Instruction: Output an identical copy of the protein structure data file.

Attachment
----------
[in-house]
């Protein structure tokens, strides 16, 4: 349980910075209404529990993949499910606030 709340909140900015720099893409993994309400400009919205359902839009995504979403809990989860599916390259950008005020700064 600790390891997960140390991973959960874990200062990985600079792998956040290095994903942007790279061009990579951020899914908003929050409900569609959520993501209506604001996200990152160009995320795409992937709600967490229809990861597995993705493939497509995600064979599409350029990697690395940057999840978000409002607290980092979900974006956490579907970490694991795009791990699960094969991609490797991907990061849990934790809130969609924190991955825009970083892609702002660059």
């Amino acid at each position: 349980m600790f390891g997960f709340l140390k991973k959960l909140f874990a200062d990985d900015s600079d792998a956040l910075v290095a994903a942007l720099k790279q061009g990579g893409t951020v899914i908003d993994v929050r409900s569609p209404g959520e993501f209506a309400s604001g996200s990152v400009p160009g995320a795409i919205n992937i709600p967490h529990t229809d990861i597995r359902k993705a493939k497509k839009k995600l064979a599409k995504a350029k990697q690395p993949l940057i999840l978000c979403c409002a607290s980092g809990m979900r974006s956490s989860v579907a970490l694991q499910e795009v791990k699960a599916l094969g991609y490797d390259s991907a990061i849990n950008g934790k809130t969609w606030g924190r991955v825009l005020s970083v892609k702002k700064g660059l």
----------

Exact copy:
[in-house]
């Protein structure tokens, strides 16, 4: 349980910075209404529990993949499910606030 709340909140900015720099893409993994309400400009919205359902839009995504979403809990989860599916390259950008005020700064 600790390891997960140390991973959960874990200062990985600079792998956040290095994903942007790279061009990579951020899914908003929050409900569609959520993501209506604001996200990152160009995320795409992937709600967490229809990861597995993705493939497509995600064979599409350029990697690395940057999840978000409002607290980092979900974006956490579907970490694991795009791990699960094969991609490797991907990061849990934790809130969609924190991955825009970083892609702002660059």
């Amino acid at each position: 349980m600790f390891g997960f709340l140390k991973k959960l909140f874990a200062d990985d900015s600079d792998a956040l910075v290095a994903a942007l720099k790279q061009g990579g893409t951020v899914i908003d993994v929050r409900s569609p209404g959520e993501f209506a309400s604001g996200s990152v400009p160009g995320a795409i919205n992937i709600p967490h529990t229809d990861i597995r359902k993705a493939k497509k839009k995600l064979a599409k995504a350029k990697q690395p993949l940057i999840l978000c979403c409002a607290s980092g809990m979900r974006s956490s989860v579907a970490l694991q499910e795009v791990k699960a599916l094969g991609y490797d390259s991907a990061i849990n950008g934790k809130t969609w606030g924190r991955v825009l005020s970083v892609k702002k700064g660059l």